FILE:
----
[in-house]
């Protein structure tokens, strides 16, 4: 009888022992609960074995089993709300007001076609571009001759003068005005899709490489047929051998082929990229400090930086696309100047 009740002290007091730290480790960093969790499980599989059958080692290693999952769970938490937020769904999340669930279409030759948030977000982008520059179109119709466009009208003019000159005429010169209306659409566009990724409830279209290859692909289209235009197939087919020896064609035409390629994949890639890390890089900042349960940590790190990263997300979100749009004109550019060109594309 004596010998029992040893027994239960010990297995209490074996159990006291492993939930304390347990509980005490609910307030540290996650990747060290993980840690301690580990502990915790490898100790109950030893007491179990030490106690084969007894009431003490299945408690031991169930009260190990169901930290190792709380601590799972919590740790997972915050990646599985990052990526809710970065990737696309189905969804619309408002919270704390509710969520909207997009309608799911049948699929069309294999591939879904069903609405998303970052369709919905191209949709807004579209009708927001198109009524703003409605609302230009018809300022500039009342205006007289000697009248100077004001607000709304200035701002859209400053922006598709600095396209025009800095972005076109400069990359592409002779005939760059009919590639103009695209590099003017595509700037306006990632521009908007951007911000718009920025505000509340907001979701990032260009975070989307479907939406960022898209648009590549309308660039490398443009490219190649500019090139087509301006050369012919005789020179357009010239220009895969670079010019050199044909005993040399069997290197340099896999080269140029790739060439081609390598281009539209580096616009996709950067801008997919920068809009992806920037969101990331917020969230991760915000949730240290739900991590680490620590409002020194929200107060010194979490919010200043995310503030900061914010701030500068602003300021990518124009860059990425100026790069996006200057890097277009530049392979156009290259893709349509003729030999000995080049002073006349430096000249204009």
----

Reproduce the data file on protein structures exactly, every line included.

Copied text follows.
[in-house]
């Protein structure tokens, strides 16, 4: 009888022992609960074995089993709300007001076609571009001759003068005005899709490489047929051998082929990229400090930086696309100047 009740002290007091730290480790960093969790499980599989059958080692290693999952769970938490937020769904999340669930279409030759948030977000982008520059179109119709466009009208003019000159005429010169209306659409566009990724409830279209290859692909289209235009197939087919020896064609035409390629994949890639890390890089900042349960940590790190990263997300979100749009004109550019060109594309 004596010998029992040893027994239960010990297995209490074996159990006291492993939930304390347990509980005490609910307030540290996650990747060290993980840690301690580990502990915790490898100790109950030893007491179990030490106690084969007894009431003490299945408690031991169930009260190990169901930290190792709380601590799972919590740790997972915050990646599985990052990526809710970065990737696309189905969804619309408002919270704390509710969520909207997009309608799911049948699929069309294999591939879904069903609405998303970052369709919905191209949709807004579209009708927001198109009524703003409605609302230009018809300022500039009342205006007289000697009248100077004001607000709304200035701002859209400053922006598709600095396209025009800095972005076109400069990359592409002779005939760059009919590639103009695209590099003017595509700037306006990632521009908007951007911000718009920025505000509340907001979701990032260009975070989307479907939406960022898209648009590549309308660039490398443009490219190649500019090139087509301006050369012919005789020179357009010239220009895969670079010019050199044909005993040399069997290197340099896999080269140029790739060439081609390598281009539209580096616009996709950067801008997919920068809009992806920037969101990331917020969230991760915000949730240290739900991590680490620590409002020194929200107060010194979490919010200043995310503030900061914010701030500068602003300021990518124009860059990425100026790069996006200057890097277009530049392979156009290259893709349509003729030999000995080049002073006349430096000249204009």